Lawyer: Man charged in NYC subway shooting plans guilty plea
NEW YORK (AP) — A man accused of wounding 10 people in a mass shooting on a crowded subway train in Brooklyn told his lawyers he’d like to plead guilty next month to all of the charges against him, including terrorism offenses.
Frank James, 63, wants to plead guilty the first week of January, the attorneys said Wednesday in a letter to U.S. District Judge William F. Kuntz II. They didn’t explain why he wanted to admit his guilt.
James has been held in a federal jail in Brooklyn since his arrest in the April 12 attack, which stunned the city and set off a massive 30-hour manhunt that ended when the gunman called the police on himself.
The shooter set off a pair of smoke grenades and then scattered a barrage of random shots inside the train, bloodying passengers as it moved between stations.
In the chaos, authorities said James slipped on to another train and escaped. But he left behind the gun, ammunition clips, a hatchet, gasoline and a key to a rented van. That key and surveillance cameras in the subway system helped authorities identify James, who was recorded entering the system wearing a construction worker’s garb and a yellow hard hat.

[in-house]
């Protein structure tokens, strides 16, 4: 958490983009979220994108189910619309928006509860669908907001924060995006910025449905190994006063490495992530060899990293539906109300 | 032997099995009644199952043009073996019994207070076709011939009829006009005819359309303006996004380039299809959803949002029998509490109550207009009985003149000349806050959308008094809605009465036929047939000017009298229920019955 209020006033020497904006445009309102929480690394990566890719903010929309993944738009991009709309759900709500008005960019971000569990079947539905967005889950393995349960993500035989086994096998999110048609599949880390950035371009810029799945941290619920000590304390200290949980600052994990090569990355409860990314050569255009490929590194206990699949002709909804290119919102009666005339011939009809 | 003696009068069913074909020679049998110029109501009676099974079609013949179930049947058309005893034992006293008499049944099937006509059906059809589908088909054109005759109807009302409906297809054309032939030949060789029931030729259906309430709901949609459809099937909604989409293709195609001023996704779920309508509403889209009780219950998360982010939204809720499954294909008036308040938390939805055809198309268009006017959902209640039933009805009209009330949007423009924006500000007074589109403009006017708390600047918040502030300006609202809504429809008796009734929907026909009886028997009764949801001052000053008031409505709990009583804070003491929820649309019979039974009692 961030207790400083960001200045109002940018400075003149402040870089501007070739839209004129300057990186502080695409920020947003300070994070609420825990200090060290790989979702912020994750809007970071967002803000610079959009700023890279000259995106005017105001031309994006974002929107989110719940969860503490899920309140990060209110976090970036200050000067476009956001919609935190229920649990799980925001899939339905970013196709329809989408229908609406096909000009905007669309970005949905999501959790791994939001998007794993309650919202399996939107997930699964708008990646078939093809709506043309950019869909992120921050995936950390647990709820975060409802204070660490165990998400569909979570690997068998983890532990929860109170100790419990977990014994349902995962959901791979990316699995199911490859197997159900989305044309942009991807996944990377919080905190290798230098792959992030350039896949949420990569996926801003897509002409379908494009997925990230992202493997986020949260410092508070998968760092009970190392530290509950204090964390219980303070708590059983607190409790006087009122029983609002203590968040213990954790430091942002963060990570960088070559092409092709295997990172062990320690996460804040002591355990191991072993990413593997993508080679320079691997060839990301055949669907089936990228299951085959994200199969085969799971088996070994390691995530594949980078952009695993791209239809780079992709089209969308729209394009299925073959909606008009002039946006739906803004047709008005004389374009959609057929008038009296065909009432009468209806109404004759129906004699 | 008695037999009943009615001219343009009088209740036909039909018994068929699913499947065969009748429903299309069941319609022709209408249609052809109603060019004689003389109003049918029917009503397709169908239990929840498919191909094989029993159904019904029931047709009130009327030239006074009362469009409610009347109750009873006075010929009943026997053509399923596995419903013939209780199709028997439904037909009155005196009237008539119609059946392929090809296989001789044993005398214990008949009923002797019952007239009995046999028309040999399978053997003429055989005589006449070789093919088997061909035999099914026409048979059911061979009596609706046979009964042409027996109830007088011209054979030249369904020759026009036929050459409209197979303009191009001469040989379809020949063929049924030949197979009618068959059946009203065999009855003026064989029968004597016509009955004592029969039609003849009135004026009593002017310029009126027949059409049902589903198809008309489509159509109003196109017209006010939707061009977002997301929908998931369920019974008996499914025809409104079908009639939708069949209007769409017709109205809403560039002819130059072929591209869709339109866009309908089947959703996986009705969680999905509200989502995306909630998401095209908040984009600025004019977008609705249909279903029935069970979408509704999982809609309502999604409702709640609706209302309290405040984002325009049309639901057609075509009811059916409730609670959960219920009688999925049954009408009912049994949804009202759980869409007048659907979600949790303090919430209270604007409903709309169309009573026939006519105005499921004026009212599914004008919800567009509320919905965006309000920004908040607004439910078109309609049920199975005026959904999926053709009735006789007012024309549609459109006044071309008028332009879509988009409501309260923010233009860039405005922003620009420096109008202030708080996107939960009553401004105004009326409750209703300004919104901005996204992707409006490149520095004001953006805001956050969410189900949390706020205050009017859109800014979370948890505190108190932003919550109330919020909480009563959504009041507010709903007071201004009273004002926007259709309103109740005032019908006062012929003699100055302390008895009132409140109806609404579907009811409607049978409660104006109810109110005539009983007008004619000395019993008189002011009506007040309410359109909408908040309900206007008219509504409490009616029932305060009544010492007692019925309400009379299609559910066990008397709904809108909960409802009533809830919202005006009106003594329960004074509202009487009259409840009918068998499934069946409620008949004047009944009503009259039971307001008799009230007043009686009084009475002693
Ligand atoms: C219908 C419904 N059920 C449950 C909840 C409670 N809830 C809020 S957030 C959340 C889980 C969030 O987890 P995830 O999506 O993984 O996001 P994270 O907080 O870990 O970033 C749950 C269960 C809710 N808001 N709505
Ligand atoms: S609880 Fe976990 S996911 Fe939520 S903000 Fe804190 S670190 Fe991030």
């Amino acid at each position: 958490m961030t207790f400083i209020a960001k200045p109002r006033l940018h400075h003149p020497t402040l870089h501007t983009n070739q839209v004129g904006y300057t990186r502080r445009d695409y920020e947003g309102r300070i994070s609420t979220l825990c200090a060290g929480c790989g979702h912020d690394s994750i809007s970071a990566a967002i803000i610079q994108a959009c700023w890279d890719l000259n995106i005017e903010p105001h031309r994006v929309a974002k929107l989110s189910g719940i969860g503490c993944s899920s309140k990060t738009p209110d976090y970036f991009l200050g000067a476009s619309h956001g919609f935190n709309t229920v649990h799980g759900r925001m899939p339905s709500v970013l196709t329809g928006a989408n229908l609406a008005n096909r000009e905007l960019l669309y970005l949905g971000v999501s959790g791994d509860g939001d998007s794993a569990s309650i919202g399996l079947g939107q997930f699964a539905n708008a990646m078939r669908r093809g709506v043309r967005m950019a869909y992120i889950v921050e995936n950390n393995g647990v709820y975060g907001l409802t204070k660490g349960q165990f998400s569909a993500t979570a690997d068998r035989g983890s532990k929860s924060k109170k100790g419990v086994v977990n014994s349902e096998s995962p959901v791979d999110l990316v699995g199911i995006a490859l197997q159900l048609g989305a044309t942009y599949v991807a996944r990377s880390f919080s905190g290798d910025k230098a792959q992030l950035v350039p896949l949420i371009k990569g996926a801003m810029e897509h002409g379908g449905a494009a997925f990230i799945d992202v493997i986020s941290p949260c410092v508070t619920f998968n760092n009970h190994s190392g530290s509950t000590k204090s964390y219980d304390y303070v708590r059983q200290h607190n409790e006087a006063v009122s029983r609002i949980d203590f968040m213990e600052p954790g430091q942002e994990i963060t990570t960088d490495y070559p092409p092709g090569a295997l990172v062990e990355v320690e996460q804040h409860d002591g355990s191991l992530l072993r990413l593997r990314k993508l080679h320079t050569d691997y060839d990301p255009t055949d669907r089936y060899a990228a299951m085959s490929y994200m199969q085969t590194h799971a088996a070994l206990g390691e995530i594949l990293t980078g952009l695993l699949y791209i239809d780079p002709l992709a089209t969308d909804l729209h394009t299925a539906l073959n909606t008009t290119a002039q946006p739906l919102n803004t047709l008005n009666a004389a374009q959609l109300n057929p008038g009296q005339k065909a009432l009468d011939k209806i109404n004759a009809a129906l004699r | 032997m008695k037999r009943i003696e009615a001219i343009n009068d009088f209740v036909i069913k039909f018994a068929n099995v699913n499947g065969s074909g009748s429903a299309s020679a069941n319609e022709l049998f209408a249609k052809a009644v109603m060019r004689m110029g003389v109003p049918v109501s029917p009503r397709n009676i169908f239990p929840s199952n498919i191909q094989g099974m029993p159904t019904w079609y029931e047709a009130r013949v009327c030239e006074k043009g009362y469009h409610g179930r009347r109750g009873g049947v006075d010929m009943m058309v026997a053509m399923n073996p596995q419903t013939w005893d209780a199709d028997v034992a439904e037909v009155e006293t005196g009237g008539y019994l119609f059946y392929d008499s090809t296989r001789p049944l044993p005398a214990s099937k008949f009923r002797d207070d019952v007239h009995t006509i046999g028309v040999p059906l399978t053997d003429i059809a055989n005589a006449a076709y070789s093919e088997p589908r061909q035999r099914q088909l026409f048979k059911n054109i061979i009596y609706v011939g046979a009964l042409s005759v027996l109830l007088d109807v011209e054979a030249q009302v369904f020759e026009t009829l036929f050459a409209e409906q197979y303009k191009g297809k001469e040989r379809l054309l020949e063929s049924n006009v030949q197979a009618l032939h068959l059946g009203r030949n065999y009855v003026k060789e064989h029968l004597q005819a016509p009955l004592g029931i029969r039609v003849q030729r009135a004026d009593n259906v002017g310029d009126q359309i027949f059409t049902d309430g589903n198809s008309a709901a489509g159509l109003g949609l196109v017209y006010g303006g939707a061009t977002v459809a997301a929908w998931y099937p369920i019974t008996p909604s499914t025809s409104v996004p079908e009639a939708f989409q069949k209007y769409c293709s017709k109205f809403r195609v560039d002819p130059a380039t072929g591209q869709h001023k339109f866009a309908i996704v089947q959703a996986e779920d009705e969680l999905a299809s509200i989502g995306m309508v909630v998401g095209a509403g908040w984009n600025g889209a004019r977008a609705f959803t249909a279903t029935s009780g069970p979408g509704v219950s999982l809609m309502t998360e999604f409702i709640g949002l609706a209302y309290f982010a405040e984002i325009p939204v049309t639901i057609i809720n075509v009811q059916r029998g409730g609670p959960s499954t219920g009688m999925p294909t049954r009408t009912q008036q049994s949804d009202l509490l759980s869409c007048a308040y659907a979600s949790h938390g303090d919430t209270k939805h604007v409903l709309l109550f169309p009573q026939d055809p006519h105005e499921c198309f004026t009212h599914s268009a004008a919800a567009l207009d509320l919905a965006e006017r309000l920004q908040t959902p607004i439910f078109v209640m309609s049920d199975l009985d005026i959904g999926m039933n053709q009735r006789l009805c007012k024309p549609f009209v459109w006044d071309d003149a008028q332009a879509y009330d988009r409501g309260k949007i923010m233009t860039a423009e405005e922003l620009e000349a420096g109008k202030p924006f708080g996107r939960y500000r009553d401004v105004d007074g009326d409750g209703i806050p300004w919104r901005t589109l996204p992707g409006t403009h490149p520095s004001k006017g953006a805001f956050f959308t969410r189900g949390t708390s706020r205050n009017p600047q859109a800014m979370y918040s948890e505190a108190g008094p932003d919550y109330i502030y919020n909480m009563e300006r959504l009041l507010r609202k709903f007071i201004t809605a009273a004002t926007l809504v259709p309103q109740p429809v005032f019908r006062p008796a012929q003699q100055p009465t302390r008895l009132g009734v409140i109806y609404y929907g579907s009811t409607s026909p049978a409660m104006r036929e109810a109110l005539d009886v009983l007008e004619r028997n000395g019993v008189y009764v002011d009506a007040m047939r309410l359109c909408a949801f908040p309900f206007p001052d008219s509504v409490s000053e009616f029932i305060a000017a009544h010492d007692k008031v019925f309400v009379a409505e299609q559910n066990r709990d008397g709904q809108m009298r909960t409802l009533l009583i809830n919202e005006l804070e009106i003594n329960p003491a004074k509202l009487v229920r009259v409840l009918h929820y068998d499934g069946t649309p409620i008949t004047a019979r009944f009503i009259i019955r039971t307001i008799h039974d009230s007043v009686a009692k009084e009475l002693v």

Before the shooting, James, who is Black, had posted dozens of videos online in which he ranted about race, violence and his struggles with mental illness. In some he decried the treatment of Black people and talked about how he was so frustrated, “I should have gotten a gun and just started shooting.”
A revised indictment last week charged James with 10 counts of staging a terrorist attack against a mass transportation system.
The revelation by James’ lawyers that he intended to plead guilty came just a day after the defense team requested an adjournment of a trial set for late February. The lawyers said extra time was needed to review evidence and because of the revised indictment.
Prosecutors opposed a delay to the trial, saying gunshot victims deserved to see justice carried out without reasonable delay.
A spokesperson for the federal prosecutor in Brooklyn declined comment.
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